• misrepresented a house or client facilitation trade as an agency trade;
  • were silent or not transparent about whether facilitation would be involved in a trade; or
  • failed to obtain express consent from clients prior to effecting client facilitation trades;

The SFC also discovered that:

  • some IOIs were described as natural although they were not based on a genuine client intent to trade; and
  • some firms’ policies and procedures were not clear and failed to ensure compliance with the expected standards.

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Expected standards of conduct and internal controls – the key ones

The SFC identified in its 14 May 2019 circular the standards of conduct and internal controls relating to client facilitation expected of LCs it considered were key, all of which were covered in the 2018 observations and are not new:

  • controls, monitoring and management supervision: establishing policies and procedures which cover key client facilitation controls such as client consent and accuracy of IOIs;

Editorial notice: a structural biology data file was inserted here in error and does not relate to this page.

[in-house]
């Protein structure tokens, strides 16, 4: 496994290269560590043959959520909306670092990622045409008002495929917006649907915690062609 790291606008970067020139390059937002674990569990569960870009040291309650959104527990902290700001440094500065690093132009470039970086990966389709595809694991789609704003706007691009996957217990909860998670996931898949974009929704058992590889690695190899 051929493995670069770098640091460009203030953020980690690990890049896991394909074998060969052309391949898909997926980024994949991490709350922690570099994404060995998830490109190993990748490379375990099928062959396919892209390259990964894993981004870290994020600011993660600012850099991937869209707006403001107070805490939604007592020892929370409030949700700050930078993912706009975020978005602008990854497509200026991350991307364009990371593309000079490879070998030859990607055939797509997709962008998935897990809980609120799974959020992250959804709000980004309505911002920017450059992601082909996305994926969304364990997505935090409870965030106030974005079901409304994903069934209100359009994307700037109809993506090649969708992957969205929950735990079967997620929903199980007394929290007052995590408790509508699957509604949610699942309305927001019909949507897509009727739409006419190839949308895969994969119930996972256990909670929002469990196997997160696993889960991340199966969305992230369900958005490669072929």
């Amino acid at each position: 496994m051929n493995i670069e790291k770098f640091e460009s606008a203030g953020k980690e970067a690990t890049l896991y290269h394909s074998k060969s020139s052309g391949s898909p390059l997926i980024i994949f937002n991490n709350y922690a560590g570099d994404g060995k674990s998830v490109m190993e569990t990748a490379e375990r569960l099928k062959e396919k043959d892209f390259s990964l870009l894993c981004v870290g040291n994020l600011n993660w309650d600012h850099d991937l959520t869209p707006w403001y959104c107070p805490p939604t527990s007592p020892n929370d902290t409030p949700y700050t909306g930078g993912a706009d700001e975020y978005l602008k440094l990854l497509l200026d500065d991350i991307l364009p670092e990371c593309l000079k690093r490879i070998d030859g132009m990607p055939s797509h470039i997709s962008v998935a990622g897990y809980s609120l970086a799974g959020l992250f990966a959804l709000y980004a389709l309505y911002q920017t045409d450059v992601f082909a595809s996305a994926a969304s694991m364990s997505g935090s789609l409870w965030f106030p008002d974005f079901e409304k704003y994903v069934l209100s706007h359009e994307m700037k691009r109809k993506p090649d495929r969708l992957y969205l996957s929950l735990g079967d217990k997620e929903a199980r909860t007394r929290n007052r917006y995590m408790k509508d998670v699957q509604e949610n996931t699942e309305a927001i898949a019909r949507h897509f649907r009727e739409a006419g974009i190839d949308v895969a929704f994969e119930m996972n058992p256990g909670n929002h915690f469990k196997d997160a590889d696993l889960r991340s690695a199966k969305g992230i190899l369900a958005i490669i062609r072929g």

• segregation of agency and facilitation activities: recording and monitoring on a timely basis communications between agency traders and client facilitation traders;
  • consent and disclosure: disclosing to clients the nature of trades and obtaining clients’ prior explicit consent to each client facilitation trade to ensure that they are fully informed of the inherent conflicts of interest; and
  • IOIs: disseminating IOIs with accuracy and sufficient details only in cases of a genuine client or proprietary intent to trade.

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Way forward

Ensuring compliance with the SFC’s expected standards in relation to client facilitation, especially the key ones identified in the 14 May 2019 circular, is of utmost importance as it helps to protect clients who rely on LCs to act in their best interests and to maintain market integrity and confidence.